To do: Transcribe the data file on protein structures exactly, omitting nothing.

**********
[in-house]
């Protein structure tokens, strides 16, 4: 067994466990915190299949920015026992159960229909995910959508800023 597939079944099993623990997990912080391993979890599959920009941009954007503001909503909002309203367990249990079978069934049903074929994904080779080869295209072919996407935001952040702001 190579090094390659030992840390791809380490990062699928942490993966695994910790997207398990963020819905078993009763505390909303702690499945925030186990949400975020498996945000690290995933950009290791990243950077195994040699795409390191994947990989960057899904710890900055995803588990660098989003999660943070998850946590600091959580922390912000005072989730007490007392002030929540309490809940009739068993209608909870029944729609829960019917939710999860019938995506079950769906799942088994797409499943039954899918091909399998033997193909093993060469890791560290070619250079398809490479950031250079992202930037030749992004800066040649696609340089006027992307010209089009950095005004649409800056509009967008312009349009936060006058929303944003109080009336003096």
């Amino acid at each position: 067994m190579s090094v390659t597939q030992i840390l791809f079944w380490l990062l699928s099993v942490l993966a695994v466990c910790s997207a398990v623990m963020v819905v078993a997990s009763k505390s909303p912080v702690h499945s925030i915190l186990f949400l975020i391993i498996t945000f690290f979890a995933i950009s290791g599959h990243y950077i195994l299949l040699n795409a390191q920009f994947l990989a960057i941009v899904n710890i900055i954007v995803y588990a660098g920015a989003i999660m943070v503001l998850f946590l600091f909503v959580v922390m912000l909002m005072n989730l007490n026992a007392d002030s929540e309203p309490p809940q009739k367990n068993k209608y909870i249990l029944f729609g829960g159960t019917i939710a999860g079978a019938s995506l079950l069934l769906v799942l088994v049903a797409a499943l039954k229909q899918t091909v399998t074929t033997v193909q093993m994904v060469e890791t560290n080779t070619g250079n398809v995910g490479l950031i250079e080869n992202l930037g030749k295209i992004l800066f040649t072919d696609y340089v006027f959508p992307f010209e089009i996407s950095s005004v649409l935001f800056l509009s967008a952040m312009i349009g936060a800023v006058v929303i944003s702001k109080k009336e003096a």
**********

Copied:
[in-house]
């Protein structure tokens, strides 16, 4: 067994466990915190299949920015026992159960229909995910959508800023 597939079944099993623990997990912080391993979890599959920009941009954007503001909503909002309203367990249990079978069934049903074929994904080779080869295209072919996407935001952040702001 190579090094390659030992840390791809380490990062699928942490993966695994910790997207398990963020819905078993009763505390909303702690499945925030186990949400975020498996945000690290995933950009290791990243950077195994040699795409390191994947990989960057899904710890900055995803588990660098989003999660943070998850946590600091959580922390912000005072989730007490007392002030929540309490809940009739068993209608909870029944729609829960019917939710999860019938995506079950769906799942088994797409499943039954899918091909399998033997193909093993060469890791560290070619250079398809490479950031250079992202930037030749992004800066040649696609340089006027992307010209089009950095005004649409800056509009967008312009349009936060006058929303944003109080009336003096």
């Amino acid at each position: 067994m190579s090094v390659t597939q030992i840390l791809f079944w380490l990062l699928s099993v942490l993966a695994v466990c910790s997207a398990v623990m963020v819905v078993a997990s009763k505390s909303p912080v702690h499945s925030i915190l186990f949400l975020i391993i498996t945000f690290f979890a995933i950009s290791g599959h990243y950077i195994l299949l040699n795409a390191q920009f994947l990989a960057i941009v899904n710890i900055i954007v995803y588990a660098g920015a989003i999660m943070v503001l998850f946590l600091f909503v959580v922390m912000l909002m005072n989730l007490n026992a007392d002030s929540e309203p309490p809940q009739k367990n068993k209608y909870i249990l029944f729609g829960g159960t019917i939710a999860g079978a019938s995506l079950l069934l769906v799942l088994v049903a797409a499943l039954k229909q899918t091909v399998t074929t033997v193909q093993m994904v060469e890791t560290n080779t070619g250079n398809v995910g490479l950031i250079e080869n992202l930037g030749k295209i992004l800066f040649t072919d696609y340089v006027f959508p992307f010209e089009i996407s950095s005004v649409l935001f800056l509009s967008a952040m312009i349009g936060a800023v006058v929303i944003s702001k109080k009336e003096a």